Last January, the United States reached a milestone when some Americans tried to stop the democratic process from playing out. And today, a year later, there are political leaders who are making their choice on which side of democracy they stand.
No one wants to make decisions that will cause them to be unpopular.
Many leaders will be faced with choices that place them at the center of an ethical conundrum. Doing what’s right may negatively affect the bottom line or relationships. One would hope that it positively reflects on reputation.
But at that moment, the decision is no longer about you as an individual; everyone who looks up to you as a leader is counting on you.
Leadership means knowing yourself, your values, and the values of the institution you lead. So that when it’s time to make a decision, you don’t waver.
Even if your first thought is, “I would prefer not to.”
“Nothing is more difficult, and therefore more precious, than to be able to decide.” — Napoleon Bonaparte
It’s always a good time to reread Robert Frost’s “The Road Not Taken,” which is fundamentally about making choices. The next time you read it, look at it carefully. (Poetry Foundation)
Here’s our follow-up piece that looks at it a little more critically:
We could all use a little more wisdom. That’s a sentiment that could be uttered in any decade of any century in any country. (Elemental)
“Decide not rashly. The decision madeCan never be recalled.” — Henry Wadsworth Longfellow, 1875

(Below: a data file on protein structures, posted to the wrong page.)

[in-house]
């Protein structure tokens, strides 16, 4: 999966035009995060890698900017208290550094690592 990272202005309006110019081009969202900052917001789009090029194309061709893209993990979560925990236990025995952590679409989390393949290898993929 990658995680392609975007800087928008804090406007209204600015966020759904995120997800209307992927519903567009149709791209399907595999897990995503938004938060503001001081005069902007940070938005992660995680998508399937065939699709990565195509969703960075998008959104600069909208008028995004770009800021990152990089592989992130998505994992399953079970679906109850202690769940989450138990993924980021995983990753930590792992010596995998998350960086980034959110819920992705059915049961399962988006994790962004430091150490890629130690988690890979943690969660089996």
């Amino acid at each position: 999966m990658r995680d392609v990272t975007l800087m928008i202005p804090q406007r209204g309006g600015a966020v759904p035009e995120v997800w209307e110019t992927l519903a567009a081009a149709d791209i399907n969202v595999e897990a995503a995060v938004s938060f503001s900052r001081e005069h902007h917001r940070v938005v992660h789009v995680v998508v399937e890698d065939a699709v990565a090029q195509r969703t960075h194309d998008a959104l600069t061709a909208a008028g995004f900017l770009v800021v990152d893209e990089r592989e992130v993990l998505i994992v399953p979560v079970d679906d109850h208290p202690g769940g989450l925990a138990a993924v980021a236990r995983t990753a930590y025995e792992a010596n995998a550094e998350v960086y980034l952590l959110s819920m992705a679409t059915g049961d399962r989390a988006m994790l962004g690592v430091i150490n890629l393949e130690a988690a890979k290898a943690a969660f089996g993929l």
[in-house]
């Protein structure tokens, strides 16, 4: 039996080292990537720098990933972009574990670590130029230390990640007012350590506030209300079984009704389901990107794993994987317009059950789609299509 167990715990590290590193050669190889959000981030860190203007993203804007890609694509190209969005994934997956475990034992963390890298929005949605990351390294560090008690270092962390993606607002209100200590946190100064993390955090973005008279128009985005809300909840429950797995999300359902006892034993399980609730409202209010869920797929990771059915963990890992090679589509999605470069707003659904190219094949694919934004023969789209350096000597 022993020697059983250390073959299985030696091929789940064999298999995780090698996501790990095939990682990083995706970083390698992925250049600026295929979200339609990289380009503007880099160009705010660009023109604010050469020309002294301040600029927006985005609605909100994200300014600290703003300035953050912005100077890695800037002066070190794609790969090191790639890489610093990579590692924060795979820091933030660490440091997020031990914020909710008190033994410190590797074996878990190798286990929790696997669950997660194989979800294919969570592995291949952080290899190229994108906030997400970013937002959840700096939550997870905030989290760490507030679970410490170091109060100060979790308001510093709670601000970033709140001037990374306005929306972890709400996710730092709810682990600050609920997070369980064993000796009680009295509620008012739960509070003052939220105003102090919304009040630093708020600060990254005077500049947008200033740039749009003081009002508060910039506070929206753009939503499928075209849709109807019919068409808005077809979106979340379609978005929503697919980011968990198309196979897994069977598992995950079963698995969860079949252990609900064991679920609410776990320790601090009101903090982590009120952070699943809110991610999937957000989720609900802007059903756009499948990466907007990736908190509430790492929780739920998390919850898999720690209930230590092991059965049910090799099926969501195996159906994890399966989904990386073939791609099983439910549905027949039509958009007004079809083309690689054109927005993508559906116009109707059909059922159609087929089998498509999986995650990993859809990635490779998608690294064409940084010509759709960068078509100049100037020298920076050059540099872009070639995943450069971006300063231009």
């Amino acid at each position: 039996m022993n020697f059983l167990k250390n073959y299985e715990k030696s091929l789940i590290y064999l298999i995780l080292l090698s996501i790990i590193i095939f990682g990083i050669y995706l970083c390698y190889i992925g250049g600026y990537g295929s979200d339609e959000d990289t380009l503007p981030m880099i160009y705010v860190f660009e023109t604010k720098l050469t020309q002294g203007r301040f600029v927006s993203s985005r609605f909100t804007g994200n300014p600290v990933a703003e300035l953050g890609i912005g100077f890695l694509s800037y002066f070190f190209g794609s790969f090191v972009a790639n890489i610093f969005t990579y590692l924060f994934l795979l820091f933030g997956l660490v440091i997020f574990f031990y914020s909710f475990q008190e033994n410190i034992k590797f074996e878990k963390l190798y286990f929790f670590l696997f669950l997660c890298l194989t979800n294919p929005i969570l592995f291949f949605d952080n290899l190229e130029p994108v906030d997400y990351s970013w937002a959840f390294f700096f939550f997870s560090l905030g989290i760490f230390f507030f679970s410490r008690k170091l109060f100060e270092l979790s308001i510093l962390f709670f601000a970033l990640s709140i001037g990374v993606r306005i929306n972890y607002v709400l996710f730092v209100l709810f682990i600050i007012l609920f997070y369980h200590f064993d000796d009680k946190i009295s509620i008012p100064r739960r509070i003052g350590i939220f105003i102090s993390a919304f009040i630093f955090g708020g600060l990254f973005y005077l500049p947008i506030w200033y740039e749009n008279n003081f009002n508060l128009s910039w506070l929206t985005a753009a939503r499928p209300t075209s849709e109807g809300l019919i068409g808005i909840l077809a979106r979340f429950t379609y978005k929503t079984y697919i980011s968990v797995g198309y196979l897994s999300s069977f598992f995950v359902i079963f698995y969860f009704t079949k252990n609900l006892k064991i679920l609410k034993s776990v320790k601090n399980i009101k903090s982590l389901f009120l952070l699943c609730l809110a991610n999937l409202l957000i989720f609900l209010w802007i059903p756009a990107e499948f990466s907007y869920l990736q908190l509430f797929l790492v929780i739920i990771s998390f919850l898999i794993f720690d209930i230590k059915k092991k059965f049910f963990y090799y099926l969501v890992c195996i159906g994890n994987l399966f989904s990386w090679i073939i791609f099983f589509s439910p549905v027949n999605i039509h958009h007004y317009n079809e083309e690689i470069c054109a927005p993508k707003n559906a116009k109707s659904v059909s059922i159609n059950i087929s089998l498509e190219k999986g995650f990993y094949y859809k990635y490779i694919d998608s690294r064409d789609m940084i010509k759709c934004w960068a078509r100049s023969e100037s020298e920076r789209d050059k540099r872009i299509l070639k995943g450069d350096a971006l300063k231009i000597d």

The ethical life means being good to ourselves, to others, and to the world. But how do you choose if these demands compete? How to choose the right right thing to do. (Aeon)
What to do when you’re strugglingwith being Covid-positive, asymptomatic, and confused by quarantine requirements. (Donald G. McNeil, Jr.)
Recommended Listening / Reading
“Ever notice that “what the hell” is always the right decision to make?” — Terry Johnson, 1982
🎧 An abundance of choices is a good thing, right? In the United States, where choice is often equated with freedom and control, the answer tends to be a resounding 'yes.' But researchers say the relationship between choice and happiness isn't always so clear-cut. In “The Choices We Make” on Hidden Brain, psychologist Sheena Iyengar talks about making better decisions, and how she's thinking about the relationship between choices and control during the coronavirus pandemic.
📚 You make decisions every day--from prioritizing your to-do list to choosing which long-term innovation projects to pursue. But most decisions don't have a clear-cut answer, and assessing the alternatives and the risks involved can be overwhelming. You need a smarter approach to making the best choice possible. The HBR Guide to Making Better Decisions provides practical tips and advice to help you generate more creative ideas, evaluate your alternatives fairly, and make the final call with confidence.
Oh, and in case you missed it, here’s the latest episode of Timeless Leadership, featuring a discussion with Darden School professor R. Edward Freeman on seven models of leadership, as seen through Plato’s work:
Thanks, and I’ll see you on the internet.